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Galleries galore, free for the looking


Rivalry Projects in Allentown exhibits art by emerging, mid-career and underrepresented artists.

Visiting art galleries can be a fun way to do something a little different—and find a fresh dose of perspective on winter’s dreariest days. Recent years have rounded out Buffalo’s stellar lineup of venerable venues—Buffalo Arts Studio, CEPA Gallery, El Museo, Hallwalls—with a crop of new-to-the-scene galleries.

Allentown’s First Fridays are a great way to give gallery-going a try, and it’s evident that West Buffalo is emerging as a hotspot for many of the more recently established spots. Here are a few newcomers to spark your art-fueled exploration, all free for your viewing.

The Crucible Art Collective

334 Connecticut St., Buffalo

Established in 2019 as a multi-disciplinary art collective, The Crucible is part gallery, part working tattoo studio.

“Our original idea was for the space to be open to all walks of life and art,” says Curator Alicia Malik. “We show students’ senior thesis work and also feature seasoned artists. We want to share with neighbors or those who may not seek out art events or openings; our doors are open all the time, and people can stop in.”

Kingfish Gallery

418 W Ferry St., Buffalo

After starting off with shows in their living room, architect Adam Thibodeaux and artist Jacob Todd Broussard (who moved to Buffalo from Lafayette, La., in 2021) opened a storefront gallery space with support from Buffalo Institute for Contemporary Art.

“We are close to several other West Side galleries. It’s good to be in ‘conversation’ with them. Like the city, Buffalo’s art scene is friendly and welcoming,” says Thibodeaux. “We’re on a busy street, and eager to have people come through and engage with the work. It’s great becoming part of the neighborhood.”

Raft of Sanity

1255 Niagara St., Buffalo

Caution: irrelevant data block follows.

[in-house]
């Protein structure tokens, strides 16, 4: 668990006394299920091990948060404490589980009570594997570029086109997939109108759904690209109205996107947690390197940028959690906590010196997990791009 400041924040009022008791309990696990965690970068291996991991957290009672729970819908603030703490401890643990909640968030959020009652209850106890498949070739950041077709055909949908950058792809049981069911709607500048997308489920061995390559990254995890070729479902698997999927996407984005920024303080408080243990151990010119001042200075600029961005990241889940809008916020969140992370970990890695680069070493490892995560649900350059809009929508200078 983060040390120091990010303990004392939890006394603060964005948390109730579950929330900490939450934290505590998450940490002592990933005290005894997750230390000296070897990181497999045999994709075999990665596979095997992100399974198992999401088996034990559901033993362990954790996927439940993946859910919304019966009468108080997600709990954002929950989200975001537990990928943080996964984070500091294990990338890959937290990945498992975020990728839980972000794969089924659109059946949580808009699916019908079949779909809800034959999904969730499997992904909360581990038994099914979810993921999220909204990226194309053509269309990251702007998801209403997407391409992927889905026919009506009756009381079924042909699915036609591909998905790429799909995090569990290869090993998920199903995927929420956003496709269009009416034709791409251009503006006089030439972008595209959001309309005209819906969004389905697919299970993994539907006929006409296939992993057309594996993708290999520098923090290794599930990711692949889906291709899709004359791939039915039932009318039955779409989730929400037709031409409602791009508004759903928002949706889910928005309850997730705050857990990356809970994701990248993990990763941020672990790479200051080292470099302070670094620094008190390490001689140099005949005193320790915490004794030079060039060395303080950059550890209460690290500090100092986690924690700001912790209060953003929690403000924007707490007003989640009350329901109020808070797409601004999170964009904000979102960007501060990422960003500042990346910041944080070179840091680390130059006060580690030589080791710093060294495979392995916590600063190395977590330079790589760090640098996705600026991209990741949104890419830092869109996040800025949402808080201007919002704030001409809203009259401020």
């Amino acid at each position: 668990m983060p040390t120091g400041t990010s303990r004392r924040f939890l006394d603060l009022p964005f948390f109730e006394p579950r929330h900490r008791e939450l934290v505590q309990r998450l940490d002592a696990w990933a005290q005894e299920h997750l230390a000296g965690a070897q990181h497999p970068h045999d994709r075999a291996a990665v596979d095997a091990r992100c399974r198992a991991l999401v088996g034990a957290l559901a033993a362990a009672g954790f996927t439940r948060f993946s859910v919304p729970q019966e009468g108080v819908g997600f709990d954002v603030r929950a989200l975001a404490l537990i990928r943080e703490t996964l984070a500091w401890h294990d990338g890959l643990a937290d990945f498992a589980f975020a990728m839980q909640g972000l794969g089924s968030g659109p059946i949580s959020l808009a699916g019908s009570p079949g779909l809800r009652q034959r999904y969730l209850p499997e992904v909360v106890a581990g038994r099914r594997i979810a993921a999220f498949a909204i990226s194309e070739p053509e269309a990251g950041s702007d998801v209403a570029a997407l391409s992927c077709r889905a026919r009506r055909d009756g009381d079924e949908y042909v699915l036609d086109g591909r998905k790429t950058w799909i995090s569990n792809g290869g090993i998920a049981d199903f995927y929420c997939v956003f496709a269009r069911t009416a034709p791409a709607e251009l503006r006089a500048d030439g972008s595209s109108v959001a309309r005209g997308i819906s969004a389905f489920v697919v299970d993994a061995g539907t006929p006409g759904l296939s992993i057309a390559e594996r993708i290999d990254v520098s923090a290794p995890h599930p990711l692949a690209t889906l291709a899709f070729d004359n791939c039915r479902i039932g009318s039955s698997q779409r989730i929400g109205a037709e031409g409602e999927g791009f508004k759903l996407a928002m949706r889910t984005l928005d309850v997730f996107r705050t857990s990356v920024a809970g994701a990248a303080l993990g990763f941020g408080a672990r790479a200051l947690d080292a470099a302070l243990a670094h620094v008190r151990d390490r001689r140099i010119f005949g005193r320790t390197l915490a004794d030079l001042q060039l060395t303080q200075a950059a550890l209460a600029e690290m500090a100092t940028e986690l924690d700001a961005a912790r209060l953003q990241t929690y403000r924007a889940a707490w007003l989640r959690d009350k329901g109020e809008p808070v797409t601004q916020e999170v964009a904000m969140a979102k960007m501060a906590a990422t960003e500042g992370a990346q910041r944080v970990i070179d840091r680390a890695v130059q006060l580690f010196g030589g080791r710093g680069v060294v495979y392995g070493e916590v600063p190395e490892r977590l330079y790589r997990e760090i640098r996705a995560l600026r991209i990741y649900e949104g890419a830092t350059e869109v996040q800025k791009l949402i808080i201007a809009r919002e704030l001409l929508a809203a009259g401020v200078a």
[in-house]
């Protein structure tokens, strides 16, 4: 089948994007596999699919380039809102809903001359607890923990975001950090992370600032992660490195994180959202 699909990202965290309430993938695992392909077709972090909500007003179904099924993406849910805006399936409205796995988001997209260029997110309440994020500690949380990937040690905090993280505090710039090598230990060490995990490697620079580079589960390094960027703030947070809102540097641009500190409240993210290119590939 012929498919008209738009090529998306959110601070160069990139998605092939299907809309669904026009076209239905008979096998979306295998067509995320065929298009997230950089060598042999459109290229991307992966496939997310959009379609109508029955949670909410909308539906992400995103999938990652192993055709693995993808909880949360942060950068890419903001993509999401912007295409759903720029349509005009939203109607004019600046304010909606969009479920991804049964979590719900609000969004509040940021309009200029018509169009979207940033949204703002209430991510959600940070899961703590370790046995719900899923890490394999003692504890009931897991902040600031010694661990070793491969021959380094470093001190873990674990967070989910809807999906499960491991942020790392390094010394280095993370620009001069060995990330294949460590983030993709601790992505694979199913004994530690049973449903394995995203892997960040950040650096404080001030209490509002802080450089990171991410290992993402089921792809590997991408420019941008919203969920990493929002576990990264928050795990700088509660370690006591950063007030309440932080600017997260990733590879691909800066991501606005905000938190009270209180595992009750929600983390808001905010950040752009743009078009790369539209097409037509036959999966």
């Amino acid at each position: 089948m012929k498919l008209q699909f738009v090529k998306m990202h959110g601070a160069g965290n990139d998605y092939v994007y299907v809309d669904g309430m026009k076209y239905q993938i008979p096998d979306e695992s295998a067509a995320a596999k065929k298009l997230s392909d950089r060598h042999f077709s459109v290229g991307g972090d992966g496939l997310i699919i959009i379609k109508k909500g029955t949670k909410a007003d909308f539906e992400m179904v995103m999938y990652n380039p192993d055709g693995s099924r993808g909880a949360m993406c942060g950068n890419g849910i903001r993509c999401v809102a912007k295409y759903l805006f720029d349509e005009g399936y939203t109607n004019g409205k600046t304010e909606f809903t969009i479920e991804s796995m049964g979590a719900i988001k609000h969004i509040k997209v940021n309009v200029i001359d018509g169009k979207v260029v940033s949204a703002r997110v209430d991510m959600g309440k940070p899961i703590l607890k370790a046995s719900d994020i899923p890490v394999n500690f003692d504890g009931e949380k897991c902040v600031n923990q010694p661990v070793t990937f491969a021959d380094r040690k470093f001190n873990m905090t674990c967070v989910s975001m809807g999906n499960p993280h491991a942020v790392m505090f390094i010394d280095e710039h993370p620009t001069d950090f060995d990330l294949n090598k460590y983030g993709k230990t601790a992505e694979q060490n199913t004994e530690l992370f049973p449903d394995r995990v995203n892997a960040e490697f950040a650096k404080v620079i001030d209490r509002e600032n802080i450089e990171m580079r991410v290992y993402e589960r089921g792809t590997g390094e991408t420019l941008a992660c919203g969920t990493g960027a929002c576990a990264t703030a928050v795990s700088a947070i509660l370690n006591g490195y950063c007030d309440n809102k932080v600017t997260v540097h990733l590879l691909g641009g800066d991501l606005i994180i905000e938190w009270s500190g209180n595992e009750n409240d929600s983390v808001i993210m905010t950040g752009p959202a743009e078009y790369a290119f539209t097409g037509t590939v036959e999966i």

The Raft is a new venture from veteran proprietors of the gallery and art event scene, Elisabeth Samuels and Emily Tucker.

“We wanted to create a welcoming space, with smart exhibitions and robust programming,” says Tucker. “We love being part of the West Side’s growth. We get people popping in when from the nearby hair salon or plant store. And we’re looking forward to collaborating with both other businesses and galleries.”

Revolution Gallery

1419 Hertel Ave., Buffalo

Revolution, open since 2016, focuses on pop-surrealism. Husband-and-wife co-owners, artists Craig LaRotonda and Maria Pabico LaRotonda, opted to create a pop-surrealist scene in Buffalo rather than relocate to NYC. The gallery is rounded out with a wine bar, outdoor patio and lineup of events including concerts and DJ parties.

“When people who like this style of art are visiting, they will seek us out,” says Pabico LaRotonda. “And we have bands on the weekend; music we like to hear. It can be a little edgier and darker; unusual or just plain weird, and we love it. We are so grateful for the support we’ve received.”

Rivalry Projects

106 College St., Buffalo

Founded to be a hybrid commercial gallery and production space by Ryan Arthurs, the gallery exhibits art by emerging, mid-career and underrepresented artists.

“My goals are to introduce contemporary art in a more neighborhood environment,” says Arthurs. “This space is meant to be approachable for community and neighbors. Coming in is free, you don’t have to buy anything. It’s a chance to just look or engage in conversation. I wanted people to be able to not just look at art, but, with the studio in the back, see how things get produced.”

More to see

UB Anderson Gallery1 Martha Jackson Place, Buffalo

Benjaman’s Art Gallery: 419 Elmwood Ave., Buffalo

Buffalo Art Movement (BAM!): 255 Great Arrow Ave., Suite 200, Buffalo

The Buffalo Institute for Contemporary Art (BICA): 30D Essex St., Buffalo

K Art: 808 Main St., Buffalo

PAUSA Art House: 19 Wadsworth St., Buffalo

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